Knolling

knoll (v.)

Today, a word that has yet to make it into the Oxford English Dictionary. According to Wikipedia, the term was coined “in 1987 by Andrew Kromelow, a janitor at Frank Gehry’s furniture fabrication shop. At the time, Gehry was designing chairs for Knoll, a company famously known for Florence Knoll’s angular furniture. Andrew Kromelow would arrange any displaced tools at right angles on all surfaces, and called this routine knolling, in that the tools were arranged in right angles—similar to Knoll furniture. The result was an organized surface that allowed the user to see all objects at once.”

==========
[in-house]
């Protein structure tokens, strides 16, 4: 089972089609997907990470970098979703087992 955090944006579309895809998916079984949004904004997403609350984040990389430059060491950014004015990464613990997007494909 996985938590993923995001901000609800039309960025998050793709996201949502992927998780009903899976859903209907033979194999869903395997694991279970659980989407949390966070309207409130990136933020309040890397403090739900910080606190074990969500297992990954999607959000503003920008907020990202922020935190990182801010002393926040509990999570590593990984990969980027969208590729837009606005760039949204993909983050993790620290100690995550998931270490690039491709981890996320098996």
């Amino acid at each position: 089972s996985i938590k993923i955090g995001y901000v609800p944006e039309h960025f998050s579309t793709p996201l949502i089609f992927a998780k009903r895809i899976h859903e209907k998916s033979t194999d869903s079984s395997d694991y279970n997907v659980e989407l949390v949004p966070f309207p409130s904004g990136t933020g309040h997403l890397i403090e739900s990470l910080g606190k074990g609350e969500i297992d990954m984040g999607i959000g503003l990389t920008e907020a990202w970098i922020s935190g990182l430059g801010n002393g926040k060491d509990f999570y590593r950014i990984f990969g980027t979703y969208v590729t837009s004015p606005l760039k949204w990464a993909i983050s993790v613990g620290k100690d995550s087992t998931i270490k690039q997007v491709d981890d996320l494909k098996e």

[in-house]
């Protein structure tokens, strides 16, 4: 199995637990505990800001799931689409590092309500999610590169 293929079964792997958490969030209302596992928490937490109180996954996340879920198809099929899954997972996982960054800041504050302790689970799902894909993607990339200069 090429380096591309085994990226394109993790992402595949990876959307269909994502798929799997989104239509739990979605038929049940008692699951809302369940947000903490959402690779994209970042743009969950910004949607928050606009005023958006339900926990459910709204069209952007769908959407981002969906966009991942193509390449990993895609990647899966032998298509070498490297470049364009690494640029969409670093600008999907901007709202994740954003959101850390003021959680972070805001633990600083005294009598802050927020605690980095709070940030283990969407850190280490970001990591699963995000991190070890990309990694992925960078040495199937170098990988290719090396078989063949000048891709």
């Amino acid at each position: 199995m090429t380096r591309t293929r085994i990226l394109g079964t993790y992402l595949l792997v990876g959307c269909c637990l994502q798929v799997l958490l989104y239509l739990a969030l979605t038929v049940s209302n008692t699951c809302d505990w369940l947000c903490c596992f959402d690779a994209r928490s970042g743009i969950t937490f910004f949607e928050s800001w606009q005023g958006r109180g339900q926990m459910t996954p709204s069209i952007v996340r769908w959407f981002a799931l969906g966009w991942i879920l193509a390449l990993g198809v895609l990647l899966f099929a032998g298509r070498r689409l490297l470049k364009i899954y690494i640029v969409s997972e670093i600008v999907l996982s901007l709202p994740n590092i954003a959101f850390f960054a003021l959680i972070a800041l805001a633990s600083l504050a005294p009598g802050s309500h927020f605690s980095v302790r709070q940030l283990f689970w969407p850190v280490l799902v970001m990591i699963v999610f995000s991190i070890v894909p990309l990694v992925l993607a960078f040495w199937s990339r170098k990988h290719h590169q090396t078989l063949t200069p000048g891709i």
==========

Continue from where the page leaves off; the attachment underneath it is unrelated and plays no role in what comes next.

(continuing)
I am admittedly a rather untidy, somewhat chaotic person. I have on occasion been (affectionately) referred to as Pig-pen. Nothing in my life is kept at precise 90 degrees angles — so it should come as no surprise that I don’t knoll. But I (like many people, it would seem) get a perverse pleasure from seeing things arranged in tidy rows. I follow Pinners, Instagrammers, Tumblrs who exclusively post neatly arranged objects. Always be knolling, as they say.

Chelsea